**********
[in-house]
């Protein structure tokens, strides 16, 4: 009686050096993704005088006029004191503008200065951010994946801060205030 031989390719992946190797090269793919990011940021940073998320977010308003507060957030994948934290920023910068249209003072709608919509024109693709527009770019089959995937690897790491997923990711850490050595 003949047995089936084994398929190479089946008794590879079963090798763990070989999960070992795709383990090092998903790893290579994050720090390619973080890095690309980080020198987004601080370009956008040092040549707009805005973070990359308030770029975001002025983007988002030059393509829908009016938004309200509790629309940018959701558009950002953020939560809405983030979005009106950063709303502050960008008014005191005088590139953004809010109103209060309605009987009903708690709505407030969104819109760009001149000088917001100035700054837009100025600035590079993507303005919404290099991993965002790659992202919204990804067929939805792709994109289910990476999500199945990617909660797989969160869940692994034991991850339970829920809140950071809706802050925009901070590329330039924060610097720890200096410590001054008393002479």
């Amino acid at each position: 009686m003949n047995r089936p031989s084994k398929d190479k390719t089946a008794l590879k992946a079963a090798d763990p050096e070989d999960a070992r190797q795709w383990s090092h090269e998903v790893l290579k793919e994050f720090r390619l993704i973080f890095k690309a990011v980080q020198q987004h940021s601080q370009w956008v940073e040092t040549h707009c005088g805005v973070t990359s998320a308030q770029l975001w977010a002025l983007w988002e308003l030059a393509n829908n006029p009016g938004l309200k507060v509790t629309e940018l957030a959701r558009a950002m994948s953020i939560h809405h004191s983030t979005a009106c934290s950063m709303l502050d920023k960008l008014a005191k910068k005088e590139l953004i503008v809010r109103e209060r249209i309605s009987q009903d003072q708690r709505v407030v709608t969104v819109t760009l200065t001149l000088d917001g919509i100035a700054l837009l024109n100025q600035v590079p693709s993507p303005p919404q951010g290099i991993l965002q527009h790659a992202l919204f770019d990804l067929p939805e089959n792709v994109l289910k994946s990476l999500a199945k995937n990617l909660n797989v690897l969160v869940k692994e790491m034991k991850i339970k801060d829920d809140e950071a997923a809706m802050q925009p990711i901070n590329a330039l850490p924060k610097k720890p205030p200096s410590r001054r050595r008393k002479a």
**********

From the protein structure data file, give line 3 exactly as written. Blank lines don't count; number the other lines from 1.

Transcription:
């Amino acid at each position: 009686m003949n047995r089936p031989s084994k398929d190479k390719t089946a008794l590879k992946a079963a090798d763990p050096e070989d999960a070992r190797q795709w383990s090092h090269e998903v790893l290579k793919e994050f720090r390619l993704i973080f890095k690309a990011v980080q020198q987004h940021s601080q370009w956008v940073e040092t040549h707009c005088g805005v973070t990359s998320a308030q770029l975001w977010a002025l983007w988002e308003l030059a393509n829908n006029p009016g938004l309200k507060v509790t629309e940018l957030a959701r558009a950002m994948s953020i939560h809405h004191s983030t979005a009106c934290s950063m709303l502050d920023k960008l008014a005191k910068k005088e590139l953004i503008v809010r109103e209060r249209i309605s009987q009903d003072q708690r709505v407030v709608t969104v819109t760009l200065t001149l000088d917001g919509i100035a700054l837009l024109n100025q600035v590079p693709s993507p303005p919404q951010g290099i991993l965002q527009h790659a992202l919204f770019d990804l067929p939805e089959n792709v994109l289910k994946s990476l999500a199945k995937n990617l909660n797989v690897l969160v869940k692994e790491m034991k991850i339970k801060d829920d809140e950071a997923a809706m802050q925009p990711i901070n590329a330039l850490p924060k610097k720890p205030p200096s410590r001054r050595r008393k002479a």